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Is Fishing in Cuba Still Legal for Americans?

You have probably heard that the Trump administration has tightened the screws on travel to Cuba by banning cruises there, as well as trips via private airplane and boat. So, what about fly fishing trips with Avalon and other operators? The answer to that question is complicated and much is still being learned at this point, but here is what we do know:

According to the Treasury Department’s official notice, “The Department of the Treasury’s Office of Foreign Assets Control (OFAC) is amending the Cuban Assets Control Regulations to implement portions of the President’s foreign policy toward Cuba. This amendment removes an authorization for group people-to-people educational travel, but provides a ‘grandfathering’ provision to authorize certain group people-to-people educational travel that previously was authorized where the traveler has already completed at least one travel-related transaction (such as purchasing a flight or reserving accommodation) prior to June 5, 2019.”

Since the Treasury Department made its announcement, many outfitters and operators have been scrambling to find out what it all means. When we reached out to Jim Klug of Yellow Dog Fly Fishing, he said, “Moving forward, there may continue to be legal ways to travel to Cuba. We are exploring those options, looking at all possibilities, and engaging the services of the most knowledgeable attorneys that specialize in OFAC laws and regulations. We will only book trips and handle itineraries that are 100 percent legal, above-board and in compliance with OFAC regulations and US laws. That is Yellow Dog’s position, and that is the way that we do things. As the situation continues to develop, we will have more information for our existing customers as well as those anglers interested in fishing Cuba in the future.” (More at

Other outfitters, such as Orvis, have ceased all of their operations in Cuba. Andrew Pierce of Orvis told us, “Orvis is no longer booking trips to Cuba as of June 4, 2019. According to the statement released by OFAC, anyone that has completed at least one travel-related transaction (flight or reserving accommodation) prior to June 5, 2019, will be grandfathered in; at least that is how we understand it as of now. Of course, Orvis has only ever booked 100 percent legally compliant trips, so, at this point, we are stopping any further trips to Cuba.” That’s because Orvis has previously booked its trips through the “people-to-people” category, but what about other non-US outfitters?

When we reached out to Cuba’s largest outfitter, Avalon (, their representative, Filippo Invernizzi, told me he believes the changes will not affect Avalon’s ability to conduct lawful bookings to Cuba for US citizens because they offer their trips through a category of legal travel (“workshops, clinics, and public performances”) that was not affected by the recent changes.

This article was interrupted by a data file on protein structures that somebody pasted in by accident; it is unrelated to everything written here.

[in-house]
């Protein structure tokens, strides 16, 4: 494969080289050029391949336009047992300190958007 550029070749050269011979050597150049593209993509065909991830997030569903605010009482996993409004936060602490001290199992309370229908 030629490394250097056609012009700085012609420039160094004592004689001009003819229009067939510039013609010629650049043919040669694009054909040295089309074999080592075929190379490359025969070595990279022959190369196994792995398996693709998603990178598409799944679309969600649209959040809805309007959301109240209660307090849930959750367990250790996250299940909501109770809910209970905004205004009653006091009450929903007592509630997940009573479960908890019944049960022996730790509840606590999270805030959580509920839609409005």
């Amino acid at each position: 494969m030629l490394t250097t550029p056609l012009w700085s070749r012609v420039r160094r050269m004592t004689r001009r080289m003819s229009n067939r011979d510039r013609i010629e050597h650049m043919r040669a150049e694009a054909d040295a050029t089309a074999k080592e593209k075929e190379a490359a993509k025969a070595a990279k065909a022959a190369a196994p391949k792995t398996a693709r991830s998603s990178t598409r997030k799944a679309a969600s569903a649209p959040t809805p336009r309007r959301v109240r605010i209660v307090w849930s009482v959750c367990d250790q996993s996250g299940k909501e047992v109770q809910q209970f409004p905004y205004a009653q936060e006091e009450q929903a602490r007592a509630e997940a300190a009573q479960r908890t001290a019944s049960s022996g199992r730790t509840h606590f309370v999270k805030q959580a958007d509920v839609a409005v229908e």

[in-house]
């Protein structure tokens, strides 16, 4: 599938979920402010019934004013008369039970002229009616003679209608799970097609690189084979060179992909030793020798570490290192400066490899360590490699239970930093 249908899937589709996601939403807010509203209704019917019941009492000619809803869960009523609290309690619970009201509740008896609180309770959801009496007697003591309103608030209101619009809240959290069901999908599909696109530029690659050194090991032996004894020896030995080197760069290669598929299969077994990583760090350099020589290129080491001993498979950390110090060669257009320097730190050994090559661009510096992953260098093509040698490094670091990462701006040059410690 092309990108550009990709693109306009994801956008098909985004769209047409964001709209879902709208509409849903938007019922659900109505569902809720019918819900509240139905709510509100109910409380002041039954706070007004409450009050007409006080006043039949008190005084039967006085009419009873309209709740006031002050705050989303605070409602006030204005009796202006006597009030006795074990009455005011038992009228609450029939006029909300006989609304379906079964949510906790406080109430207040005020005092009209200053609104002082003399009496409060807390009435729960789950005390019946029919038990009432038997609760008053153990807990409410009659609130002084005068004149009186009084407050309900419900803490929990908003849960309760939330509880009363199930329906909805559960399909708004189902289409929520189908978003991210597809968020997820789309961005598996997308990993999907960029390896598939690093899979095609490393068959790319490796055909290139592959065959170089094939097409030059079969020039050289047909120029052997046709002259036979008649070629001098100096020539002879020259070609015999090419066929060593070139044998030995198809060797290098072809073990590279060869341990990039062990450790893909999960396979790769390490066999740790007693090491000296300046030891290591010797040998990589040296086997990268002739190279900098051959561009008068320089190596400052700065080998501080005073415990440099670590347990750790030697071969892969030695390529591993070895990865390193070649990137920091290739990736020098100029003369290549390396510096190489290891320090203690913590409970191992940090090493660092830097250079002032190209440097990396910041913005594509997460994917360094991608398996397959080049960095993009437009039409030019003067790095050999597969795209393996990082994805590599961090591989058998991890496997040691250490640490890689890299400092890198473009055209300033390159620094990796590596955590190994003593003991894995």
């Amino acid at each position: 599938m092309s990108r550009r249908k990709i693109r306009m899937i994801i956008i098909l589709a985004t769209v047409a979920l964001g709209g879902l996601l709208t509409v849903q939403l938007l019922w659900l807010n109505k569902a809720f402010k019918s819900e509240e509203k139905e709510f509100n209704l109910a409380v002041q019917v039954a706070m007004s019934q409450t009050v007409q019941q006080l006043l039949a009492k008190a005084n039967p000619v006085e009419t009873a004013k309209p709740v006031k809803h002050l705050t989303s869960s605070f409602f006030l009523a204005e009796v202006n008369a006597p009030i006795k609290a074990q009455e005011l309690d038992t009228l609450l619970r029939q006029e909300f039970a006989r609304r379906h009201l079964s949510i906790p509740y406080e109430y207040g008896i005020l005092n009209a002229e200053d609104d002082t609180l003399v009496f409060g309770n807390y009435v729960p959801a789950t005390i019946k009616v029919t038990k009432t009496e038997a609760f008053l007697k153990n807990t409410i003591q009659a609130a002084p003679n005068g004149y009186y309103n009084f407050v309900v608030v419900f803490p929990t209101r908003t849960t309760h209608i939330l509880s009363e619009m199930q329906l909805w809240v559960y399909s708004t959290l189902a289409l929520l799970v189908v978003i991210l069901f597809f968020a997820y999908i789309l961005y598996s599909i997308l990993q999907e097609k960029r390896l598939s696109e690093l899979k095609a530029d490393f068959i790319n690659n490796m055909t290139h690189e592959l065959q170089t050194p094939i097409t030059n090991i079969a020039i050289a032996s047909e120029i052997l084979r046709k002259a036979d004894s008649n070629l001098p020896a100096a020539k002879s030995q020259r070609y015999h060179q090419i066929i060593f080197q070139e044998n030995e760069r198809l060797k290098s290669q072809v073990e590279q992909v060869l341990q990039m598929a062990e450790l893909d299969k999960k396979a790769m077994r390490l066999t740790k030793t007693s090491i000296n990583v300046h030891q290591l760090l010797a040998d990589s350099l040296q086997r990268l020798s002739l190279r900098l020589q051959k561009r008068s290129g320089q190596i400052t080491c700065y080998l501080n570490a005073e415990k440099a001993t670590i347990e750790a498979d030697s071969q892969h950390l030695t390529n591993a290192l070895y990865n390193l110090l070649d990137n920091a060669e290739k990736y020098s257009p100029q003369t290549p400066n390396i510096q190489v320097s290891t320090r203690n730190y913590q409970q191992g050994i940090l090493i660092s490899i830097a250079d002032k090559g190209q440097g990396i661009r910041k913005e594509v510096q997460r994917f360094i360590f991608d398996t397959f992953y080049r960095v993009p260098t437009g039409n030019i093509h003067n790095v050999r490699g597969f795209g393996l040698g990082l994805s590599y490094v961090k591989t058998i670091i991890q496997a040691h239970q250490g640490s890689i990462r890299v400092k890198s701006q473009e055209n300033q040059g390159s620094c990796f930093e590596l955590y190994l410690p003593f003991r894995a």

At this point, the grandfathered trips seem to be the last batch of legal trips for many of the US-based outfitters. Yellow Dog says that they have something over 100 clients booked on grandfathered trips, and much like Orvis, they will be halting future bookings until further notice.

It is worth noting, that the people-to-people trips were the most prominent form of travel to Cuba from the United States, and these changes are estimated to have affected some 800,000 people just in the form of cruise ship passengers. There will no doubt be large consequences to the local economy, as hundreds of thousands more will now not be traveling to Cuba in the months to come. It remains to be seen if operators will be able to change their licenses to another grouping such as “Support for the Cuban People” or some other legal categorization.

It appears that the current administration is attempting to cripple the newly found US tourism market in Cuba by cracking down on what it believes to be unessential or vacation-based travel to Cuba. Aside from clamping down on cruise ships, private aircraft, and boat travel, the announcement also highlighted the new term “veiled tourism,” which could point to the department’s intention to eliminate both vacation tourism and tourism that is supposed to be beneficial travel but that holds no real value to the participants and the island nation. We can only hope, for the sake of its people and its natural resources, that trips categorized under “workshops” with a conservation basis hold up to further scrutiny by this administration. It is entirely possible that our little trips around the Cuban coastline will go unnoticed and unaffected, but only time will tell.

On the face of it, the rule change has left most categories of travel (journalistic activity, educational activities, humanitarian activities, workshops, etc.) unscathed, and in the past all sorts of programs have been put together around these categories, but it remains to be seen if/when US-based companies like Yellow Dog will find new legal ways to send clients to Cuba, or if there will be further policy changes made that eliminate travel completely. We, of course, will keep you updated on this situation as it develops. – Seth Fields, Editor
Do you have a grandfathered trip coming up or an experience with these recent changes to report on? Just have a general report on another trip? File it at


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